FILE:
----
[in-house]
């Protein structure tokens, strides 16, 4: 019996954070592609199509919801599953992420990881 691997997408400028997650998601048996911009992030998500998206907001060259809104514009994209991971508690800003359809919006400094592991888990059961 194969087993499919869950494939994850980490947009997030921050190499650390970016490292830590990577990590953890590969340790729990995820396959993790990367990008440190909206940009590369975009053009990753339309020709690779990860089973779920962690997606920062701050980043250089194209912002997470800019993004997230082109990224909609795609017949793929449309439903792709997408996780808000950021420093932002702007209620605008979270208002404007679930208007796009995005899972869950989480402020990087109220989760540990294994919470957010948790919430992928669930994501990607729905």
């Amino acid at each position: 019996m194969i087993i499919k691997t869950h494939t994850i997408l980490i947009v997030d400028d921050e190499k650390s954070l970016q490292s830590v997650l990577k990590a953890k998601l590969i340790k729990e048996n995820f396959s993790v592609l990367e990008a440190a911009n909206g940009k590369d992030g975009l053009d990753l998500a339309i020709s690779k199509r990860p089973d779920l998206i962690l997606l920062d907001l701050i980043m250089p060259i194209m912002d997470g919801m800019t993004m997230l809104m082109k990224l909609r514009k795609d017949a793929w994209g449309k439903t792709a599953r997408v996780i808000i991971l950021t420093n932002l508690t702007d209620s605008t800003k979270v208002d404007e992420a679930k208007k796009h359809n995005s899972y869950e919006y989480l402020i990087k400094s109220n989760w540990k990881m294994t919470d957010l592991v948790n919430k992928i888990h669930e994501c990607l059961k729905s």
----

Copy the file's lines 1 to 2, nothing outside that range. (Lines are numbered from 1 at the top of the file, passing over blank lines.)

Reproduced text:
[in-house]
């Protein structure tokens, strides 16, 4: 019996954070592609199509919801599953992420990881 691997997408400028997650998601048996911009992030998500998206907001060259809104514009994209991971508690800003359809919006400094592991888990059961 194969087993499919869950494939994850980490947009997030921050190499650390970016490292830590990577990590953890590969340790729990995820396959993790990367990008440190909206940009590369975009053009990753339309020709690779990860089973779920962690997606920062701050980043250089194209912002997470800019993004997230082109990224909609795609017949793929449309439903792709997408996780808000950021420093932002702007209620605008979270208002404007679930208007796009995005899972869950989480402020990087109220989760540990294994919470957010948790919430992928669930994501990607729905």